For a brilliant film about bank robberies, “The Town” got robbed. Walking out of the theater after the third time seeing “The Town”, I knew it would be up for an Oscar. I imagined Best Picture, Best Director, Best Adapted Screenplay, Best Leading Actor-Ben Affleck, and Best Supporting Actor-Jeremy Renner, maybe even Best Cinematography. Then January 25th rolls around, the day of the Oscar nomination announcements, and what do we get? Best Supporting Actor-Jeremy Renner. What?!
“The Town” is a brilliant, dramatic film with action overlays. His second directing gig ( his first being the Oscar nominated (for a performance by Amy Ryan) “Gone Baby Gone”), Ben Affleck takes the lead in the film as well and proves outstanding at both. The story is enthralling, the film is utterly gorgeous, and the acting throughout is sensational. But all we get from it is the performance by Jeremy Renner, the same man that was nominated for Best Lead Actor from last year’s “The Hurt Locker”. I have to say I am greatly disappointed and even though I am happy the film did not get completely snubbed (like “Shutter Island”), it still leaves a sore spot.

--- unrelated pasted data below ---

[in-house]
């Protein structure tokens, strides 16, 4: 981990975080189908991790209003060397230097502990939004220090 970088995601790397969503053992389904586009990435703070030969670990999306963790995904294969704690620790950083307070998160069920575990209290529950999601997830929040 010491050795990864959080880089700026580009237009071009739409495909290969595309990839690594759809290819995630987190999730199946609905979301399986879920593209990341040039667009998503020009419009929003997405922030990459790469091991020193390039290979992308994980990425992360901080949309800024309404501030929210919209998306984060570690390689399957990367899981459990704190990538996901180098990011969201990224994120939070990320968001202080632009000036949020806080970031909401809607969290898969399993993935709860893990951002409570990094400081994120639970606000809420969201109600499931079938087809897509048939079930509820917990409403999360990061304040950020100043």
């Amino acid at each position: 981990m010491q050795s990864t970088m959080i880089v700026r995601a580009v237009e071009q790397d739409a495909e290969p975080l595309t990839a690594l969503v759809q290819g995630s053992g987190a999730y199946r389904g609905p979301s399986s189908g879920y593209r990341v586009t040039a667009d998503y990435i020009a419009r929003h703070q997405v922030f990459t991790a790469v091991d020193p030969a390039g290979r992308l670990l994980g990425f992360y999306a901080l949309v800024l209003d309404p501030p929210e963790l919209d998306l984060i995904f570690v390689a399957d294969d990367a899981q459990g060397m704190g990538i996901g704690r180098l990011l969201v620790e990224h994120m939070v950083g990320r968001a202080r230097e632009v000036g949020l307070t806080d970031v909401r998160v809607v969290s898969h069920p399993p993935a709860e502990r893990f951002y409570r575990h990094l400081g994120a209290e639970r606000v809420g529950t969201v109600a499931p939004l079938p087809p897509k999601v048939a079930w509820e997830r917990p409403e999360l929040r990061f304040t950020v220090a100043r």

Christian Bale will sweep the Supporting Actor category and even tough guy Jeremy Renner can not beat the ethereal performance by Bale in “The Fighter”. Renner has become a typecast of the man with the fast mouth and the fists to back it up. In “The Hurt Locker” Renner was the wild man, unafraid of the tasks at hand and willing to take risks. In “The Town”, Renner is the wild card, ready to fly off the handle at any time. He definitely is the biggest character in both films and even though he is the only nomination out of this year’s production, he still deserves the recognition.
Personally, “The Town” was one of my favorite films of the year. It was simply a masterpiece and it is a damn shame that the Academy did not feel the same way. Perhaps no one can take Affleck seriously, as he was never nominated for his “Gone Baby Gone” endeavor either. Regardless, “The Town” must remain number one in our hearts and a big fat zero on Oscar night.
(24 OF 41 FILMS REMAINING)-(18 DAYS TO OSCARS)